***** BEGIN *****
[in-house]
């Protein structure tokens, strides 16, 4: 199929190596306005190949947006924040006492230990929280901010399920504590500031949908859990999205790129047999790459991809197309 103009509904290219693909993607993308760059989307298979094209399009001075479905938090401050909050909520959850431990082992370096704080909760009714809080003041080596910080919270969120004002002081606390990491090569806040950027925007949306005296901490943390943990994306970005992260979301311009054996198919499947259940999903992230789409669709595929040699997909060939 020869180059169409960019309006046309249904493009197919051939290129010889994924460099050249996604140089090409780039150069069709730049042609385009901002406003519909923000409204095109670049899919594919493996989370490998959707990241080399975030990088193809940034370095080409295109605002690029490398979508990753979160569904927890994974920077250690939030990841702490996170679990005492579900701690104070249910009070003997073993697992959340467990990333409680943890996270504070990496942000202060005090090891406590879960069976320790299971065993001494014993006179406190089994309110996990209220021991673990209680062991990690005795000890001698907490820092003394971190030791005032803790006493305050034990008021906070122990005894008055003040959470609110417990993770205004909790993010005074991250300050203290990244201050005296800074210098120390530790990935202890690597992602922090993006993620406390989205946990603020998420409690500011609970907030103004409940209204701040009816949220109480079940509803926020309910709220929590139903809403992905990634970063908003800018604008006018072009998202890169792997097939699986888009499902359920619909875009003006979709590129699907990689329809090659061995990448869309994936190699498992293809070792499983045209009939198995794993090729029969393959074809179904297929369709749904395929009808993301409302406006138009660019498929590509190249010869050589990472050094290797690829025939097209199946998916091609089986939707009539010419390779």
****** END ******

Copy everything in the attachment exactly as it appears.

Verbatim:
[in-house]
């Protein structure tokens, strides 16, 4: 199929190596306005190949947006924040006492230990929280901010399920504590500031949908859990999205790129047999790459991809197309 103009509904290219693909993607993308760059989307298979094209399009001075479905938090401050909050909520959850431990082992370096704080909760009714809080003041080596910080919270969120004002002081606390990491090569806040950027925007949306005296901490943390943990994306970005992260979301311009054996198919499947259940999903992230789409669709595929040699997909060939 020869180059169409960019309006046309249904493009197919051939290129010889994924460099050249996604140089090409780039150069069709730049042609385009901002406003519909923000409204095109670049899919594919493996989370490998959707990241080399975030990088193809940034370095080409295109605002690029490398979508990753979160569904927890994974920077250690939030990841702490996170679990005492579900701690104070249910009070003997073993697992959340467990990333409680943890996270504070990496942000202060005090090891406590879960069976320790299971065993001494014993006179406190089994309110996990209220021991673990209680062991990690005795000890001698907490820092003394971190030791005032803790006493305050034990008021906070122990005894008055003040959470609110417990993770205004909790993010005074991250300050203290990244201050005296800074210098120390530790990935202890690597992602922090993006993620406390989205946990603020998420409690500011609970907030103004409940209204701040009816949220109480079940509803926020309910709220929590139903809403992905990634970063908003800018604008006018072009998202890169792997097939699986888009499902359920619909875009003006979709590129699907990689329809090659061995990448869309994936190699498992293809070792499983045209009939198995794993090729029969393959074809179904297929369709749904395929009808993301409302406006138009660019498929590509190249010869050589990472050094290797690829025939097209199946998916091609089986939707009539010419390779």